DeFacto Feminism: Essays Straight Outta Oakland views activism and feminism as it plays out in one writer’s political, artistic and spiritual life. A distinguished semifinalist for OSU’s 2016 Non/Fiction Collection Prize, De Facto… is biomythography, a cross between Audre Lorde’s Zami: A New Spelling of My Name and Jean Toomer’s Cane, blending essay, poems, graphics by the late Rini Templeton and literary criticism. It is an act of self-definition spanning four decades. The central person in DeFacto… is the writer herself, a feminist foot soldier. With the feel of memoir, these essays follow a long line of female thinkers, including Anna Julia Cooper, Ida B. Wells-Barnett, Audre Lorde, Alice Walker, Michelle Wallace, Angela Davis, bell hooks, Paula Giddings, Michelle Alexander, Roxane Gay, and Chimamanda Ngozi Adiche. The central character in Juanita’s semi-autobiographical novel, Virgin Soul, calls herself a female foot soldier. The voice in these essays is a feminist foot soldier, processing major shifts in American society through the portal of her own artistic development.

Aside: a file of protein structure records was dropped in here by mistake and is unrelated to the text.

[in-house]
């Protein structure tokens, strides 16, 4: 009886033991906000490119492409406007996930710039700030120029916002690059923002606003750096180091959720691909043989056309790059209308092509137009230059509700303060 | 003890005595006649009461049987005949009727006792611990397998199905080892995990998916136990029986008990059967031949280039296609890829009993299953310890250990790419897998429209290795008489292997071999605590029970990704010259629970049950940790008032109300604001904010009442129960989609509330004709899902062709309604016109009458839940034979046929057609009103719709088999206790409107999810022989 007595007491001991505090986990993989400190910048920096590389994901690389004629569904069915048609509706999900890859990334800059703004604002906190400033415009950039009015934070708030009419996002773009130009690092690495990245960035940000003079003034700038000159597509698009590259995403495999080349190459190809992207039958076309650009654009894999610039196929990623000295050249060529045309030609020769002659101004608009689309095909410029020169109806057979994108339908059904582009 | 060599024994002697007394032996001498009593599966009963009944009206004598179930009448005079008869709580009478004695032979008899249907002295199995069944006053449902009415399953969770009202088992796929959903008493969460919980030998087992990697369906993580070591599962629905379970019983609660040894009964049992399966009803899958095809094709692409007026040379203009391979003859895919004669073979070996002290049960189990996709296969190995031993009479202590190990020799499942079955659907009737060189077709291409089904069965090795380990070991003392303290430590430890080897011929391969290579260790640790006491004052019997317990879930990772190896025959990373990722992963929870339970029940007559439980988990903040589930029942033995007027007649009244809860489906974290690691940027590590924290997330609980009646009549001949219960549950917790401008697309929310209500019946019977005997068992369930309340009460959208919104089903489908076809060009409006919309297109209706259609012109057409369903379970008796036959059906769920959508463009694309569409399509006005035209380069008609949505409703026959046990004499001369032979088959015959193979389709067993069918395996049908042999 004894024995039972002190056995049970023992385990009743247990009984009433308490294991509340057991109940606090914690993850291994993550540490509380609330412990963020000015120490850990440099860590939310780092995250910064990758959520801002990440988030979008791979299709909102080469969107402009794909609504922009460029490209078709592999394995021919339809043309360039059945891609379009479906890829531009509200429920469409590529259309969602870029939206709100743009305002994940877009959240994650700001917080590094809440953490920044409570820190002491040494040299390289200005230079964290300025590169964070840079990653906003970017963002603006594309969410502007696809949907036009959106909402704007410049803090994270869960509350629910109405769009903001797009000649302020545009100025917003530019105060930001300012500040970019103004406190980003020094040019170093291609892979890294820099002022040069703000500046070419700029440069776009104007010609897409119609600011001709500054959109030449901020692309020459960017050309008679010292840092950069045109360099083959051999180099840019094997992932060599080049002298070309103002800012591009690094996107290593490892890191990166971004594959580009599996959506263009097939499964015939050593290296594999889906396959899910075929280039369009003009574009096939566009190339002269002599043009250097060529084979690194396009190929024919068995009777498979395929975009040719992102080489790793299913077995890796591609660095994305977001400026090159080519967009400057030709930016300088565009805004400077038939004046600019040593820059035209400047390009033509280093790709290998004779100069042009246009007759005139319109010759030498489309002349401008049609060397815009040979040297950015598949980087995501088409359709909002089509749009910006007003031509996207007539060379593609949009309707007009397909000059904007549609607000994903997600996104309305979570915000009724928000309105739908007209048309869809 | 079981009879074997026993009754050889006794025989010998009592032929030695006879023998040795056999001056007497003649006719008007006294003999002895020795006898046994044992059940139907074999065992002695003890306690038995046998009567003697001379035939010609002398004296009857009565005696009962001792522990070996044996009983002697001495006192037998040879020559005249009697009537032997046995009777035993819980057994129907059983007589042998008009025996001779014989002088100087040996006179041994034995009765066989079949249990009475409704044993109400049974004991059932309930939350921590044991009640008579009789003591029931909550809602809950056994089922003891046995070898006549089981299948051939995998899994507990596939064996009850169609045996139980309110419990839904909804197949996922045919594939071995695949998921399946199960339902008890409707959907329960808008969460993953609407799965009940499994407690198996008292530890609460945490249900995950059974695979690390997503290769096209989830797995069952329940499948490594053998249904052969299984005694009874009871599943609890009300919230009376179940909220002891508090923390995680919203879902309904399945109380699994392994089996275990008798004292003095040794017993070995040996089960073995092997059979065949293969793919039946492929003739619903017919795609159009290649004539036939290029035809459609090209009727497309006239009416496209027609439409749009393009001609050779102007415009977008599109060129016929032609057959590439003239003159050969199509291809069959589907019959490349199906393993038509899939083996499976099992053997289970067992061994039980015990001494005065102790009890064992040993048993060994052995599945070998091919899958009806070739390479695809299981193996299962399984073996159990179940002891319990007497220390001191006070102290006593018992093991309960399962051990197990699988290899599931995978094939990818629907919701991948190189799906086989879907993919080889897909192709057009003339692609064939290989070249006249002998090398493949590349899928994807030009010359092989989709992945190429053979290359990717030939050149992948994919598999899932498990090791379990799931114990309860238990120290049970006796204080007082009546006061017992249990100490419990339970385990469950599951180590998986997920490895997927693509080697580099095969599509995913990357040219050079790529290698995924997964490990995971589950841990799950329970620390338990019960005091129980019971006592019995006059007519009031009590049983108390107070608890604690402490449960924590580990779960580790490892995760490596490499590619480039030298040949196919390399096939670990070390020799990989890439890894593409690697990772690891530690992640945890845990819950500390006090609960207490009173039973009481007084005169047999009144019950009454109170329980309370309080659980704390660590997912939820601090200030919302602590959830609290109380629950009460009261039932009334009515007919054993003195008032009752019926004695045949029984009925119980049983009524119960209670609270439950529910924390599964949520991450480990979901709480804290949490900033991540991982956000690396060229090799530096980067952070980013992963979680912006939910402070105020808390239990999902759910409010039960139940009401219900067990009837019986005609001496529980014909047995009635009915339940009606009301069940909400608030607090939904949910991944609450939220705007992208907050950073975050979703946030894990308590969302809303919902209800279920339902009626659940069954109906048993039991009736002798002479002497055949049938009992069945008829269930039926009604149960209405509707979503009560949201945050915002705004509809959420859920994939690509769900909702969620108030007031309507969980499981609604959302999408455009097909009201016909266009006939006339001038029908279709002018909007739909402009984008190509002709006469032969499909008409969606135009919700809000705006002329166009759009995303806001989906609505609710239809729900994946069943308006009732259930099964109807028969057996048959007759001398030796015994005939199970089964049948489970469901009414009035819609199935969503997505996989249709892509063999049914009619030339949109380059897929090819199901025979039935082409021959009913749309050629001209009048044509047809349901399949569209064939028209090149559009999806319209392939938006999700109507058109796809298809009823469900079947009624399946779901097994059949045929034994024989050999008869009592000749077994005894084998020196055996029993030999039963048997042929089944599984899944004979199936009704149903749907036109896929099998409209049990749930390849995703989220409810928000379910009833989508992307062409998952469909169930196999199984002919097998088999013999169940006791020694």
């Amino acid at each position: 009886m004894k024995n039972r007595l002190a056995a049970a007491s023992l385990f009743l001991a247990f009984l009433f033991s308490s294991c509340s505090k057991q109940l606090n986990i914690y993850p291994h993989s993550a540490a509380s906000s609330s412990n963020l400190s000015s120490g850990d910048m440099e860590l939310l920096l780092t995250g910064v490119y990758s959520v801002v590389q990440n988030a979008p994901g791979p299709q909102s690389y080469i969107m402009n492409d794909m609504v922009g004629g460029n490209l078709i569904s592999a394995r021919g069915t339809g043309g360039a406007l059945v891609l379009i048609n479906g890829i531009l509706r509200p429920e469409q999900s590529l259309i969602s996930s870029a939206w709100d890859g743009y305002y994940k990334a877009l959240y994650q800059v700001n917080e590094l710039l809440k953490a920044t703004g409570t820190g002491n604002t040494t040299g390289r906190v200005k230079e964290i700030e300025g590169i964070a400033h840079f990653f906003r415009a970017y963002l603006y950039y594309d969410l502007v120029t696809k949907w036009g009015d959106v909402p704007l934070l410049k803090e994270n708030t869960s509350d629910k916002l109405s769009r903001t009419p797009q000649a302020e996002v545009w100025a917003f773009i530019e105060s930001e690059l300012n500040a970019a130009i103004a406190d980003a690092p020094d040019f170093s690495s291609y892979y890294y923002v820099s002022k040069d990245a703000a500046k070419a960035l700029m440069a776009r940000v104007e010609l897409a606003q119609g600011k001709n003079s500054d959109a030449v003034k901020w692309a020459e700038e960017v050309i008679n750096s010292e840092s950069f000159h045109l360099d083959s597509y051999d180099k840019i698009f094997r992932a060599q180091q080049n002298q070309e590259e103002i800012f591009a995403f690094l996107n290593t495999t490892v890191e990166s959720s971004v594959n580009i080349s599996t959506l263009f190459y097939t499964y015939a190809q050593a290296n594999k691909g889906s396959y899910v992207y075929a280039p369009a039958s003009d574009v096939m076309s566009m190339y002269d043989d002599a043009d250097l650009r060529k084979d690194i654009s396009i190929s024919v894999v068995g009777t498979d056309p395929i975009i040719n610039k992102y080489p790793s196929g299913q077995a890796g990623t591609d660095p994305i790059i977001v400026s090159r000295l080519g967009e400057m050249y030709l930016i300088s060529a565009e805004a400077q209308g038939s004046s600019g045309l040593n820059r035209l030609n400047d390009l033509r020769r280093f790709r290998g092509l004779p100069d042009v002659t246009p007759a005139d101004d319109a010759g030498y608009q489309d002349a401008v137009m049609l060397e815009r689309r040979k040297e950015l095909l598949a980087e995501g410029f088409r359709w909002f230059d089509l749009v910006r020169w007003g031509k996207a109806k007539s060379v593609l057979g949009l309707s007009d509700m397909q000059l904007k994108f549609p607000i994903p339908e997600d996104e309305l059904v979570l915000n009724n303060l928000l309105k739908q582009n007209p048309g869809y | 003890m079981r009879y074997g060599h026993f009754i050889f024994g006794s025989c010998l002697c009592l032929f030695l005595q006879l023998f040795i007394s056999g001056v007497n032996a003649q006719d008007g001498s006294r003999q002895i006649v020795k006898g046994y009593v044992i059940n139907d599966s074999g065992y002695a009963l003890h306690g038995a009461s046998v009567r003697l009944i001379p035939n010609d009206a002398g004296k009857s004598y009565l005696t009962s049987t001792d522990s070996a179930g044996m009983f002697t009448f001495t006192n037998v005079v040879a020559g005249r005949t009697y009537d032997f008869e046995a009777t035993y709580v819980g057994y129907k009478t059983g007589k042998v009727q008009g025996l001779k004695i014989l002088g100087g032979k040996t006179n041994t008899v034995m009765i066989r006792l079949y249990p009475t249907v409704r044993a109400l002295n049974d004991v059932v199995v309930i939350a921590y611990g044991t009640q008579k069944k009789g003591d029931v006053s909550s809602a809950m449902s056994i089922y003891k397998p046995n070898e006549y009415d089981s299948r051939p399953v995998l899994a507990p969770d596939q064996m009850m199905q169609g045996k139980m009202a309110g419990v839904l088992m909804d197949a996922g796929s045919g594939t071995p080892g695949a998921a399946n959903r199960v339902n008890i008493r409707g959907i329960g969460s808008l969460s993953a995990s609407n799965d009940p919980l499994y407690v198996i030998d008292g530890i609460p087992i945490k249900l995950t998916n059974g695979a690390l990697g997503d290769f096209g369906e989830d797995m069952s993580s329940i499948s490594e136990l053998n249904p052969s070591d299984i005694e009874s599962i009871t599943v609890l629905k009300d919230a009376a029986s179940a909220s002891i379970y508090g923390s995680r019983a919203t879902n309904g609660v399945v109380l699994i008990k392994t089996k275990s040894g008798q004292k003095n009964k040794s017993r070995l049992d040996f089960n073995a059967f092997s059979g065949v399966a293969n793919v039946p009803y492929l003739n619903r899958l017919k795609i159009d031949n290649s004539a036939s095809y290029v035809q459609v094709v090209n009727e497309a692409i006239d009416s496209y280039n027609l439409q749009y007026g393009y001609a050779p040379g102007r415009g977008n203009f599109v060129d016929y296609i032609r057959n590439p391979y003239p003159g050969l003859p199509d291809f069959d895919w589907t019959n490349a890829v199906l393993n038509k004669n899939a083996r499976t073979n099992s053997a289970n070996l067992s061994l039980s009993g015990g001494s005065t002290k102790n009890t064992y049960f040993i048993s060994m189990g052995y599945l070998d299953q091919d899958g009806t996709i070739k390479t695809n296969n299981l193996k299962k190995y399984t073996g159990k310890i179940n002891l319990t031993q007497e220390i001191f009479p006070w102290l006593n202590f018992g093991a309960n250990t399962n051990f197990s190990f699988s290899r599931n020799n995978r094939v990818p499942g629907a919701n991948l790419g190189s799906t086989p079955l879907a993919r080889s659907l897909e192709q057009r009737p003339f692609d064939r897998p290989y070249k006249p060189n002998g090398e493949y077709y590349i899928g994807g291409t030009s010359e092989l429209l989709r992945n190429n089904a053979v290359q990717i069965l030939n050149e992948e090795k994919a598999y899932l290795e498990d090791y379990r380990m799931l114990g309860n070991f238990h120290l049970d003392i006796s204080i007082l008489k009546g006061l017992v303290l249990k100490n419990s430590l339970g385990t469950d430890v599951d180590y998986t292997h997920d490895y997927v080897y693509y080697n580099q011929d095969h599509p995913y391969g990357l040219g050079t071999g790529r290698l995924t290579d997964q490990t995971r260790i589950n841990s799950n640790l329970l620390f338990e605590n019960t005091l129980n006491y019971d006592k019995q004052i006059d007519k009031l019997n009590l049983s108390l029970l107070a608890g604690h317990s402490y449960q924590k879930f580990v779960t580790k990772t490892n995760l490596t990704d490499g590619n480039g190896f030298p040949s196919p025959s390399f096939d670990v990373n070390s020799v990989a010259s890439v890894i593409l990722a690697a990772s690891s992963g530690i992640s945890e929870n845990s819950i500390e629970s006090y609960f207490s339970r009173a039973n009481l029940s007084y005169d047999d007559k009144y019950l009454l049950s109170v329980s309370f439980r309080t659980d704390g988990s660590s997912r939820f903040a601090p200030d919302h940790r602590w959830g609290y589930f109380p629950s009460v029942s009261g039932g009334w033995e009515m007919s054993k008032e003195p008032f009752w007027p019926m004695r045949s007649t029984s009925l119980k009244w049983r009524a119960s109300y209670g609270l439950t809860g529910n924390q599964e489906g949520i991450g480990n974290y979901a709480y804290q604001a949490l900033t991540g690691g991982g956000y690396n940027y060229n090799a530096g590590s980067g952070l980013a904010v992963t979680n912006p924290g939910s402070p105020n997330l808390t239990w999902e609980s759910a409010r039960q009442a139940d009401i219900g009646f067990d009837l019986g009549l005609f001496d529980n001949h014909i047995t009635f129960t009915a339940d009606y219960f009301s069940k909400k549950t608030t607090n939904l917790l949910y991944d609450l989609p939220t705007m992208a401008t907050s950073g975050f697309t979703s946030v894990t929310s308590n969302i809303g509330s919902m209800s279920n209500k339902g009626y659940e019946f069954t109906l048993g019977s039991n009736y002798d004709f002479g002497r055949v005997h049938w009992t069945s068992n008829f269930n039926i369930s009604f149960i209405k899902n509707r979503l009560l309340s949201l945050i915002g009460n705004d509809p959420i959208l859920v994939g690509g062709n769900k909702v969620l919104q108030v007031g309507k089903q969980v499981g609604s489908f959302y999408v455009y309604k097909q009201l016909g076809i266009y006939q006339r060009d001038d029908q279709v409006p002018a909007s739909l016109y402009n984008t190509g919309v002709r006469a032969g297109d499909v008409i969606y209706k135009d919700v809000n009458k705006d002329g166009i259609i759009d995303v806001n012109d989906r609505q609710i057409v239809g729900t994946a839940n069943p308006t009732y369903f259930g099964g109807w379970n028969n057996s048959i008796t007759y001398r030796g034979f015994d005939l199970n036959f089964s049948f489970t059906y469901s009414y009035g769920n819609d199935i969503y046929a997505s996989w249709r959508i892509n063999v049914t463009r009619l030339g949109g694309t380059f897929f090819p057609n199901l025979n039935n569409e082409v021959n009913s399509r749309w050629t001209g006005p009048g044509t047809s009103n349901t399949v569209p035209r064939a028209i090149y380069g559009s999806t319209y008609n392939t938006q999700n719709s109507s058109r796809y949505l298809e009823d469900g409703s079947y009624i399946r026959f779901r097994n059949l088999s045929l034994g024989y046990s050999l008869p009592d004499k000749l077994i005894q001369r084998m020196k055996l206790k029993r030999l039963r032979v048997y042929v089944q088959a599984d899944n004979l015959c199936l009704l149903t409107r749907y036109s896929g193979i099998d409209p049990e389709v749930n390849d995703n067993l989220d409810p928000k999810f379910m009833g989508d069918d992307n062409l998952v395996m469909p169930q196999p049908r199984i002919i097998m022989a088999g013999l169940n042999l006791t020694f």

Excerpt:Bobby Seale and Huey Newton came to SF State in the spring of ’67 to recruit at the same time Clorox, Kaiser and IBM came. The two men stood side by side, gave their spiel, their sign up sheets laid out in the back of the room. My roommates and I wore our hair natural and favored pea coats, hip ponchos and boots. But I hesitated when they signed to join the BPP, remembering my civil servant mother’s warning about signing my name to radical causes. While some came to call it the Summer of Love, for those of us in the belly of the beast-urban America, it was another long, hot summer. In August I joined. We five young women became the first wave of students from San Francisco State to join the Black Panther Party. We were referred to as sisters with skills. Evelyn handled finances, Janice became Bobby Seale’s scheduler, Betty managed the BPP office, and Jo Ann corralled the troops. I worked on the BPP Intercommunal Newspaper with Eldridge and Kathleen Cleaver.Some of the first issues of the paper were laid out at The Black House. It’s no coincidence that that stately Victorian on Broderick St. was a prime gathering spot for poetry readings, jazz sets and political talks; poets, dancers, musicians, students, party people and the lumpen mixed and mingled for a time at this home of Eldridge Cleaver and poet-playwright Marvin X. The Black House unity didn’t last; the cultural nationalists, who advocated a black-only cultural milieu, and the militant Panthers, who welcomed alliances with radical whites, split.The Panthers were creating a new language, what Jean-Paul Sartre calls superlanguage. Sartre calls it language distortion, a means by which the colonized deconstruct their oppression and reorder existence. Police became pigs; a deadly police raid became a reign of terror. We made the language, as Sartre identifies it, revolutionary and incantatory: Off the pigs. Power to the people. All power to the people. Free Huey.Our gang of five affected policy and high-level decisions by virtue of our intense participation, outspokenness, our spacious Potomac St. flat which became a safe house, our connections to our families and communities in Oakland, Hunters’ Point, the Sunset and Fillmore districts, and Iowa [shout out to Janice] where we grew up. Our parents and relatives provided money, housing, books, cars, meeting places, food and clothing to the party as documented by the FBI.We also formed liaisons and romantic relationships with brothers in the party. From the upper echelon to the lumpen proletariat, we lived, slept, ate and cooked with the BPP, running up and down the state and the country, all of which was a natural development that resulted in many discussions on Potomac St. about the differences [and similarities] between brothers from the street and brothers on campus. We were the initial link between the campus and the party. Three of us married “brothers in the struggle” who also happened to be educated brothers. This is significant because our connections and intimacy [which some labeled promiscuity] connected brothers from the party with brothers from SF State. The BSU brothers like to talk about supplying the BPP with guns and money, but this bridge called my back supplied the people’s army with equal and greater provision.When Huey was arrested and jailed in the shootout in November 1967, the paper overnight became an international organ, and the BPP an international sensation. To the world the party surfaced as the radical arm of the civil rights movement. At that point, my work stepped up with the paper. Donations poured into the office for the Free Huey movement. Police and FBI surveillance intensified. Six months later, the killing of Bobby Hutton and the shooting/jailing of Eldridge led to a meeting outside in Mosswood Park in Oakland, across the street from Kaiser Permanente Hospital. We met in the park because we didn’t want the FBI to hear the tape from Huey. On it, he reorganized the party, and to my surprise, appointed me editor-in-chief during Eldridge’s jail stay. This changed all the dynamics. School became irrelevant. SF State had been indifferent and even hostile to Negro students for so long that the strongest sense of belonging had come from black sororities and fraternities. However, after going down South and participating in the Freedom Rides in the summer of 1966, a multiracial contingent of students returned to radicalize the campus. Those students developed the Tutorial Program at SF State into a community-based web of free after school tutoring centers. This campus program was a first concrete radicalization for many. My roommates and I dropped out and worked in the BPP full time. We eventually returned to campus too, armed, not only with actual weapons, but with a new consciousness about education, service, the poor, the police and the military, oppression, and civil and human rights. Our experience in the party helped us envision a viability in revitalizing and connecting to our community versus fleeing into the mainstream, corporate America or the professions as a distanced, glancing downward teacher or social worker. No matter our background, and all five of us came from two-parent, middle-class families, we became aware of the class contradictions in the American dream.I saw Bobby Seale recently and had to remind him who I was by recalling the roommates. He said, quite sincerely, “Which one was my girlfriend?” I wasn’t insulted. After all, he was looking back 40 years, and we were far more than girlfriends.